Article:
I recently attended Medicine 2.0, a conference about health, medicine and the Internet. While there, I was fortunate enough to have a conversation with Dr. Alejandro (Alex) R. Jadad. Dr. Jadad is a physician, public advocate, researcher, educator and author. In the introduction to his new book Unlearning, he is described as a “human bridge. His mission is to improve health and well-being for all, through the innovative use of information and communication technologies.”
Indeed, Dr. Jadad and a growing number of healthcare professionals embrace participatory medicine and understand that patient knowledge has the potential to revolutionize health care. (See the October 2009 Editor’s Feature, “E is for Empowered”.
During our conversation, Dr. Jadad pointed out that the established doctor-to-patient relationship has shifted to doctor-with-patient. Traditionally it has always been the doctor who advises, mentors, prescribes and gives information to the patient. However, now patients can get their information from many sources. The Internet and social media (forums, blogs, Twitter, Facebook, etc.) are making peer-to-peer mentorship easier, quicker and more powerful. So powerful, in fact, that we are seeing the shift move increasingly to include reverse mentorship—patient-to-doctor.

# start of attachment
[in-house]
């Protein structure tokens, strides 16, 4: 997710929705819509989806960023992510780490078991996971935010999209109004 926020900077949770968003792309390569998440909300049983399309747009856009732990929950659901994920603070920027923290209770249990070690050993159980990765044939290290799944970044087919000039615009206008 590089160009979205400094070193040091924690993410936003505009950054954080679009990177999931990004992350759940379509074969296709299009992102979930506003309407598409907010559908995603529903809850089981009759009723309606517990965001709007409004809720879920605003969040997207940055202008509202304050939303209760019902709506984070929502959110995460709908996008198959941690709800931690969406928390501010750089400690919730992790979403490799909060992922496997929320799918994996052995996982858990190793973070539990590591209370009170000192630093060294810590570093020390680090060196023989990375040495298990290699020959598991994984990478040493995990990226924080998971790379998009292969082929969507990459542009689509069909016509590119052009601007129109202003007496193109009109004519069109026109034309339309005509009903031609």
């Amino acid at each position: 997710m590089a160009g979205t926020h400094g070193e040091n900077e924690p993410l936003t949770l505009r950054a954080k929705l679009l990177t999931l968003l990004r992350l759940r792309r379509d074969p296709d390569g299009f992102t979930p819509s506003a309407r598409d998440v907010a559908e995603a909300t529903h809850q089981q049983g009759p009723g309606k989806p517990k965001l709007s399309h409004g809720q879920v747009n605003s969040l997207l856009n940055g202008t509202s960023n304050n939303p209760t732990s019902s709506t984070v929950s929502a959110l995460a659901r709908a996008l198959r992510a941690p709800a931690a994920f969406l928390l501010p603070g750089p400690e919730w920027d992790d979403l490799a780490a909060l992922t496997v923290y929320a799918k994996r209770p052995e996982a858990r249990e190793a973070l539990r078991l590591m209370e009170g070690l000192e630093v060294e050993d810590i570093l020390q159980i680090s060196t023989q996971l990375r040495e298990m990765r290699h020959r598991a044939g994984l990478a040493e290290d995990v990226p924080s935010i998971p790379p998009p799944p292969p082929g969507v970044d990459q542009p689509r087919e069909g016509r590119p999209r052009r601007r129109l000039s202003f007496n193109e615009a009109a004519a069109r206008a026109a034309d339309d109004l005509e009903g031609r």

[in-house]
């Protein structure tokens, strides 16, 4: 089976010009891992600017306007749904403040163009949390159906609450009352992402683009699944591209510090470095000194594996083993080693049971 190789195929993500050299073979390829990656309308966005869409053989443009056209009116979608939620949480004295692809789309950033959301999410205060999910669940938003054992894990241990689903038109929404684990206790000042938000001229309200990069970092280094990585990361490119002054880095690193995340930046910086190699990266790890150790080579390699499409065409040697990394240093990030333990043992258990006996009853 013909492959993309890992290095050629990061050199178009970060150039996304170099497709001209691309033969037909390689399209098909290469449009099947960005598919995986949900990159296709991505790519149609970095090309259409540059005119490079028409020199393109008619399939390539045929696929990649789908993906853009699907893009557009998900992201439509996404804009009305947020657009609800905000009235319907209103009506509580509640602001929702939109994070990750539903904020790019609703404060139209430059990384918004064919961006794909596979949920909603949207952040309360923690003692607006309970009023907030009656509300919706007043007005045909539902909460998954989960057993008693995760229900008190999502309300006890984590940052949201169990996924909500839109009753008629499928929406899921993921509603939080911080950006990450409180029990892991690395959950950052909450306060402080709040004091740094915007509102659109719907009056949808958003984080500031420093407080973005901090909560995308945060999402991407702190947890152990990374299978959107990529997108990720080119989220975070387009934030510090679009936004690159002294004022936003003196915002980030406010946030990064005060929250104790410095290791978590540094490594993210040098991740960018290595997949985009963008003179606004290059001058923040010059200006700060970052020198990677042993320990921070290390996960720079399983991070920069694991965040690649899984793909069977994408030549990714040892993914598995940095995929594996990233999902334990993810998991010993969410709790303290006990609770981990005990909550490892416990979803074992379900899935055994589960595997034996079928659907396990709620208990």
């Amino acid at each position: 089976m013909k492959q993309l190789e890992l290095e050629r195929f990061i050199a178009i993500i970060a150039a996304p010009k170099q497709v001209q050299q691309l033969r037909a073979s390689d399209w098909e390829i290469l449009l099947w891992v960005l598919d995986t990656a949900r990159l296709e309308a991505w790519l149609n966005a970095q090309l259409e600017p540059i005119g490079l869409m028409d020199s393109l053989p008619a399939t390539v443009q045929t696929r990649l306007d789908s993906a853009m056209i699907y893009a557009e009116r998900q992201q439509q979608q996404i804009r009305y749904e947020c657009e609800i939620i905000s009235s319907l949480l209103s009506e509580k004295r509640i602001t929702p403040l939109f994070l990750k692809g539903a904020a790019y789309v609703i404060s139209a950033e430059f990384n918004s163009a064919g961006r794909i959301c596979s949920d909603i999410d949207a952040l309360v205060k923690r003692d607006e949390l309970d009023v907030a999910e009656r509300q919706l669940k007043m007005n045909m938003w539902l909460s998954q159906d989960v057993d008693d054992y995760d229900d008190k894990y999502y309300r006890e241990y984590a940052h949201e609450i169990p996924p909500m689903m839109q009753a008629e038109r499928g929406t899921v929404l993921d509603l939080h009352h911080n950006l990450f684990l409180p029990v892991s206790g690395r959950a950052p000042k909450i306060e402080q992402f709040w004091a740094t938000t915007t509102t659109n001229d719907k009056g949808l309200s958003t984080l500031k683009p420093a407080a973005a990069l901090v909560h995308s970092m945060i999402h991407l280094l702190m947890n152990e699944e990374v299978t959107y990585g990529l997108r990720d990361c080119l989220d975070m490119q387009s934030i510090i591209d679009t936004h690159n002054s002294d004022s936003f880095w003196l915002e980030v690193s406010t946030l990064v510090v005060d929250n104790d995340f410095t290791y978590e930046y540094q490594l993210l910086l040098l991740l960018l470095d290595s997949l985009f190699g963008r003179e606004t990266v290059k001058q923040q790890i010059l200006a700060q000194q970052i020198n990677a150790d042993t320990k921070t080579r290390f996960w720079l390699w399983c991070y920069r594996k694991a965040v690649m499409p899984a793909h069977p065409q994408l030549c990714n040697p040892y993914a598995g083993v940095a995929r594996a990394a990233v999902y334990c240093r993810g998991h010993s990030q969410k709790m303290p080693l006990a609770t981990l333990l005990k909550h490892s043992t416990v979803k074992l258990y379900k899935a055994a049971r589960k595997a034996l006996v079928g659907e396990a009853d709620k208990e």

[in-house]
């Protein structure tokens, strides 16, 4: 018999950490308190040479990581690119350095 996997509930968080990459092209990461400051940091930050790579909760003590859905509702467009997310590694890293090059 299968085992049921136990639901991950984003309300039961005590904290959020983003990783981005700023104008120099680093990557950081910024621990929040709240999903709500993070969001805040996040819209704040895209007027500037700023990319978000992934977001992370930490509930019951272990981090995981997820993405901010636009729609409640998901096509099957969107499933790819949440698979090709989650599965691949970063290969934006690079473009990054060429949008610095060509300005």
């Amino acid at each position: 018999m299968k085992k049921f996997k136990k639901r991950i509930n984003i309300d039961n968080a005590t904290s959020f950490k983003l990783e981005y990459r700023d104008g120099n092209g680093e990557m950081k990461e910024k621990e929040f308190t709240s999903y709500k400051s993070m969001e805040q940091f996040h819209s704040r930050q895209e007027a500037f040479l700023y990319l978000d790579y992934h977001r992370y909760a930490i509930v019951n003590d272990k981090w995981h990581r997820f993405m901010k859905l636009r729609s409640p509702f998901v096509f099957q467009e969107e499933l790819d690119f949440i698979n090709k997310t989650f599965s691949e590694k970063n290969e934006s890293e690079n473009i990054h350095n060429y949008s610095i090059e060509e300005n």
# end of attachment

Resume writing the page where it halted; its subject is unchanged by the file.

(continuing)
I suspect that healthcare professionals like Dr. Jadad have always welcomed opportunities to learn from their patients. Anyone who has this kind of relationship with her doctor knows that they have something special. When will this practice become accepted as the norm? I don’t know, but I think that it is up to us—Jane-every-patient—to keep showing our doctors, nurses and other healthcare workers that information we get from our peers makes a difference and that we value it.
Got ideas of what you could teach your doctor? What would you like your cancer care team to know that you learned from reading information online or shared on a forum?